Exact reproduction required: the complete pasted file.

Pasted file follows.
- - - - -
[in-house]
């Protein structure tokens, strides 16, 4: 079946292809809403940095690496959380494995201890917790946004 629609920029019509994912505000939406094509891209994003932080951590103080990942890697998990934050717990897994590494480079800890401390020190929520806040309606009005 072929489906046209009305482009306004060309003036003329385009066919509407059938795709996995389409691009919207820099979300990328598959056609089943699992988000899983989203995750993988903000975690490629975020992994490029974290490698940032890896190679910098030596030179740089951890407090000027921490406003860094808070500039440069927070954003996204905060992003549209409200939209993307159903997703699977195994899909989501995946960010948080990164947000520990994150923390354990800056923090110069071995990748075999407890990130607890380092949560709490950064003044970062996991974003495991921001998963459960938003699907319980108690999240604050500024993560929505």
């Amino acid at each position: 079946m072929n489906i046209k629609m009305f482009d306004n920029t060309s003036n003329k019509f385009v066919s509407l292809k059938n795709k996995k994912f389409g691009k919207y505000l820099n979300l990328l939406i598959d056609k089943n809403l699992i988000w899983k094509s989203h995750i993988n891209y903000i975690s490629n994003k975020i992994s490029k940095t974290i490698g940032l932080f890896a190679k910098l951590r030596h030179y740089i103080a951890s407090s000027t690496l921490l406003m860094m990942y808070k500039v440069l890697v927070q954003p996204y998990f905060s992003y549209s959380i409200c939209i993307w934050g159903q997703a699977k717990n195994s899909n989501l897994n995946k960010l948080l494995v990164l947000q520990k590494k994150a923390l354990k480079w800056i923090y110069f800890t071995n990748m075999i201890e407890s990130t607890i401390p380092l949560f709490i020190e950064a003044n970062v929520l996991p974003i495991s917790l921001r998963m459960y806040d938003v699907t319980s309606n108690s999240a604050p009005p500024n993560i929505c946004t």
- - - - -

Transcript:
[in-house]
């Protein structure tokens, strides 16, 4: 079946292809809403940095690496959380494995201890917790946004 629609920029019509994912505000939406094509891209994003932080951590103080990942890697998990934050717990897994590494480079800890401390020190929520806040309606009005 072929489906046209009305482009306004060309003036003329385009066919509407059938795709996995389409691009919207820099979300990328598959056609089943699992988000899983989203995750993988903000975690490629975020992994490029974290490698940032890896190679910098030596030179740089951890407090000027921490406003860094808070500039440069927070954003996204905060992003549209409200939209993307159903997703699977195994899909989501995946960010948080990164947000520990994150923390354990800056923090110069071995990748075999407890990130607890380092949560709490950064003044970062996991974003495991921001998963459960938003699907319980108690999240604050500024993560929505």
């Amino acid at each position: 079946m072929n489906i046209k629609m009305f482009d306004n920029t060309s003036n003329k019509f385009v066919s509407l292809k059938n795709k996995k994912f389409g691009k919207y505000l820099n979300l990328l939406i598959d056609k089943n809403l699992i988000w899983k094509s989203h995750i993988n891209y903000i975690s490629n994003k975020i992994s490029k940095t974290i490698g940032l932080f890896a190679k910098l951590r030596h030179y740089i103080a951890s407090s000027t690496l921490l406003m860094m990942y808070k500039v440069l890697v927070q954003p996204y998990f905060s992003y549209s959380i409200c939209i993307w934050g159903q997703a699977k717990n195994s899909n989501l897994n995946k960010l948080l494995v990164l947000q520990k590494k994150a923390l354990k480079w800056i923090y110069f800890t071995n990748m075999i201890e407890s990130t607890i401390p380092l949560f709490i020190e950064a003044n970062v929520l996991p974003i495991s917790l921001r998963m459960y806040d938003v699907t319980s309606n108690s999240a604050p009005p500024n993560i929505c946004t």